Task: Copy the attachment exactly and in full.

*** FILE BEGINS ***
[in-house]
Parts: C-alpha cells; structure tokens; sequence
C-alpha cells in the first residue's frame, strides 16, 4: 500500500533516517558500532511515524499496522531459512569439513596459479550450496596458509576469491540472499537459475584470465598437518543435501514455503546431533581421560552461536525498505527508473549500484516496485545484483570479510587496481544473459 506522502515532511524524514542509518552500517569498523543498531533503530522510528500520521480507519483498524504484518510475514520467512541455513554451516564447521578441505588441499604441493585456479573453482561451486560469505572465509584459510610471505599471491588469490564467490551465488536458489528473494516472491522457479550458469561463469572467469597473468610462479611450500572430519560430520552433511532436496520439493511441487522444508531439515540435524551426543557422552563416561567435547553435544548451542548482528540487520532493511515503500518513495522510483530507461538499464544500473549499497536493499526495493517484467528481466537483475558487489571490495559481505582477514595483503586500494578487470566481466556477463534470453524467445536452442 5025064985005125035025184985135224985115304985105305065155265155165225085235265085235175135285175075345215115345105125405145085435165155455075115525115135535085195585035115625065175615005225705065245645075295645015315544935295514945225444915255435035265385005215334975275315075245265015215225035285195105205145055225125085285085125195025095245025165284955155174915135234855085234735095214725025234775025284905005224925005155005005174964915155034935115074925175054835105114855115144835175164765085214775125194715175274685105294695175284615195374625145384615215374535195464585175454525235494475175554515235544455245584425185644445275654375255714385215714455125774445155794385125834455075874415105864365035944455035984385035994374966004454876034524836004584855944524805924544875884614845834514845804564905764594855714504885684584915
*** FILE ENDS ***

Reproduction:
[in-house]
Parts: C-alpha cells; structure tokens; sequence
C-alpha cells in the first residue's frame, strides 16, 4: 500500500533516517558500532511515524499496522531459512569439513596459479550450496596458509576469491540472499537459475584470465598437518543435501514455503546431533581421560552461536525498505527508473549500484516496485545484483570479510587496481544473459 506522502515532511524524514542509518552500517569498523543498531533503530522510528500520521480507519483498524504484518510475514520467512541455513554451516564447521578441505588441499604441493585456479573453482561451486560469505572465509584459510610471505599471491588469490564467490551465488536458489528473494516472491522457479550458469561463469572467469597473468610462479611450500572430519560430520552433511532436496520439493511441487522444508531439515540435524551426543557422552563416561567435547553435544548451542548482528540487520532493511515503500518513495522510483530507461538499464544500473549499497536493499526495493517484467528481466537483475558487489571490495559481505582477514595483503586500494578487470566481466556477463534470453524467445536452442 5025064985005125035025184985135224985115304985105305065155265155165225085235265085235175135285175075345215115345105125405145085435165155455075115525115135535085195585035115625065175615005225705065245645075295645015315544935295514945225444915255435035265385005215334975275315075245265015215225035285195105205145055225125085285085125195025095245025165284955155174915135234855085234735095214725025234775025284905005224925005155005005174964915155034935115074925175054835105114855115144835175164765085214775125194715175274685105294695175284615195374625145384615215374535195464585175454525235494475175554515235544455245584425185644445275654375255714385215714455125774445155794385125834455075874415105864365035944455035984385035994374966004454876034524836004584855944524805924544875884614845834514845804564905764594855714504885684584915